'Classical' Tibetan is a Living Oral Tradition

“Religious vitality is preserved [within Tibetan Buddhism] through the internalization of doctrine via an oral tradition, specifically, that of memorization, oral commentary, and monastic debate” (Cabezon, 1994).

The emphasis of this oral lineage is even encoded in the name of one of the major lineages—the Kagyu (bka’ brgyud), or “Oral Lineage.” Furthermore, philosophical literature is often “couched in the language of debate”—to the point where “in order to understand the commentarial exegesis some familiarity with debate is required” (Perdue, 1992).

Since “Tibetan Buddhist writings have long been intimately associated with various forms of orality, an understanding of how Buddhist texts are read or encountered in Tibetan traditions requires that we consider [those forms] in which such textual encounters are embedded… [for] ‘reading’ in the Tibetan context intertwines oral and literary orientations” (Klein, 1994).

In other words, the Tibetan language is the liturgical language of the Tibetan Buddhist religion, and within this linguistic realm, the relationship between the literary and spoken versions of the language are not stagnant and distinct. They are interacting elements of a living oral tradition, which is both“literary” and “oral” in nature.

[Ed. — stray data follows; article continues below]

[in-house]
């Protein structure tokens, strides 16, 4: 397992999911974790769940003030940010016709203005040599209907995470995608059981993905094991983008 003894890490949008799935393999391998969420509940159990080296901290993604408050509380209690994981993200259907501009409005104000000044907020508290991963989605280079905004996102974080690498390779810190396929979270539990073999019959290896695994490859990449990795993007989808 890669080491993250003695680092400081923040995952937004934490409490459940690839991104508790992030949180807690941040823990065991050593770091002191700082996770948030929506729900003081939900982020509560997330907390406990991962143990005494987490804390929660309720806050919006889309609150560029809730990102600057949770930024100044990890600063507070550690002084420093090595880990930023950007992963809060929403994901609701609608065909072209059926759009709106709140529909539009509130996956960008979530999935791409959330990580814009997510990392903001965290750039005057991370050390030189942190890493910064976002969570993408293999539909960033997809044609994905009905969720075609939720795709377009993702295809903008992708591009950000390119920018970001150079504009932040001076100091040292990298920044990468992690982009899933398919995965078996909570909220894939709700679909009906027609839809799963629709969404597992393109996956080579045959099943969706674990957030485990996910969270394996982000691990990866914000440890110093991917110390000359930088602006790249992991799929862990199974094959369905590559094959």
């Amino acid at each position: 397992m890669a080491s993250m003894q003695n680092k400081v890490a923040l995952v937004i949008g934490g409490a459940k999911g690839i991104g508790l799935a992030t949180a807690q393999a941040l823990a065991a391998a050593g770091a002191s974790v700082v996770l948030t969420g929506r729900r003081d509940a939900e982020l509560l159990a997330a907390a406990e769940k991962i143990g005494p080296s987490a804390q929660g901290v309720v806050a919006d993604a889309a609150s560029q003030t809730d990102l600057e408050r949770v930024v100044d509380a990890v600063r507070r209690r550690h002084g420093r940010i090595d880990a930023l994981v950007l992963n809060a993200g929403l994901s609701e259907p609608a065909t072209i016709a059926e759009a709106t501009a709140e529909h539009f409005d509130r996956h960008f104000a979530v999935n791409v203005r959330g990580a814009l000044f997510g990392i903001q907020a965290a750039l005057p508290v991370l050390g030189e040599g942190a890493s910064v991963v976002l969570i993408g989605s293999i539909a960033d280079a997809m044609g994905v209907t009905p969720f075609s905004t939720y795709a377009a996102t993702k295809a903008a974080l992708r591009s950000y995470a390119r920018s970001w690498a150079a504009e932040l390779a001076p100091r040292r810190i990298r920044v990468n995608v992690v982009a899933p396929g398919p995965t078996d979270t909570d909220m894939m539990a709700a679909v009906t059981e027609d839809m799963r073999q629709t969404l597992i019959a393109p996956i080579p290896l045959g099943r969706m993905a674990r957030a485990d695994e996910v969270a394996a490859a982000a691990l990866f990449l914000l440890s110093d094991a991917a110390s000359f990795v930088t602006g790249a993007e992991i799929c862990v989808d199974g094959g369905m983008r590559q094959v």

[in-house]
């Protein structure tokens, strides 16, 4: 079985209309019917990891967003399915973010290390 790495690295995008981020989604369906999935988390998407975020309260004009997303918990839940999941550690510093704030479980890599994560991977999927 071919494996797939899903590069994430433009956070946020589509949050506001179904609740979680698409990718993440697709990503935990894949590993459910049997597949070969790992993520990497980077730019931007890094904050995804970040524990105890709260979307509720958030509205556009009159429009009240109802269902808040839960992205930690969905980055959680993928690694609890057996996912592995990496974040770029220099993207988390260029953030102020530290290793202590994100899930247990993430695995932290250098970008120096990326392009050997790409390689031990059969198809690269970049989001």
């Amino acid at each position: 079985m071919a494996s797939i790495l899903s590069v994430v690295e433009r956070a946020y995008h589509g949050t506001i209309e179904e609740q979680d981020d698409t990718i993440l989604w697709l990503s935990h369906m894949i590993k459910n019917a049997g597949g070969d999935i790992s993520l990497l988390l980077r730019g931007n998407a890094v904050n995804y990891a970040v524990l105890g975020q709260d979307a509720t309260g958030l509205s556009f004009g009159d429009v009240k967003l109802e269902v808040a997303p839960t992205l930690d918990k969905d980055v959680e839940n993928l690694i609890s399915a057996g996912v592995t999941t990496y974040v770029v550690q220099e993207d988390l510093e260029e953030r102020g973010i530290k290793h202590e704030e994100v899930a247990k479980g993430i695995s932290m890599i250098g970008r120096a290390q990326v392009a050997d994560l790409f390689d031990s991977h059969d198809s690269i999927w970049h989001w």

And since all Tibetan dialects are “related to Classical Literary Tibetan from lexical, phonological, morphological and syntactic points of view,” the orality found within this tradition bears the marks of the literary language (Tournadre, 2001). So while the literary language itself is not generally used for everyday conversation, a version of elevated speech is spoken by religious teachers and lay intellectuals even to this day (Tournadre, 2003).

This, then, is one of the ways in which a foundation in Spoken Tibetan can form a basis for studying the literary language.

Suggested reading:

Anne Carolyn Klein, “Oral Genres and the Art of Reading in Tibet.”


Cabezon, Jose Ignacio (1994). Buddhism and Language: A Study of Indo-Tibetan Scholasticism. New York: SUNY. p. 84.

Klein, Anne Carolyn (1994). “Oral Genres and the Art of Reading in Tibet,” Oral Tradition 9/2: 281-314.

Perdue, Daniel (1992). Debate in Tibetan Buddhism. New York: Snow Lion. p. 851.

Tournadre (2001). “Final Auxiliary Verbs in Literary Tibetan and in the Dialects,” Linguistics of the Tibeto-Burman Area, Vol. 24.1. p. 51.

Also see Tournadre (2003). Manual of Standard Tibetan. New York: Snow Lion. p. 27, where he notes that while literary Tibetan is not generally used for conversation, “some lamas or lay intellectuals use a form of expression which is virtually Literary Tibetan… there is therefore a real diglossia in their speech.”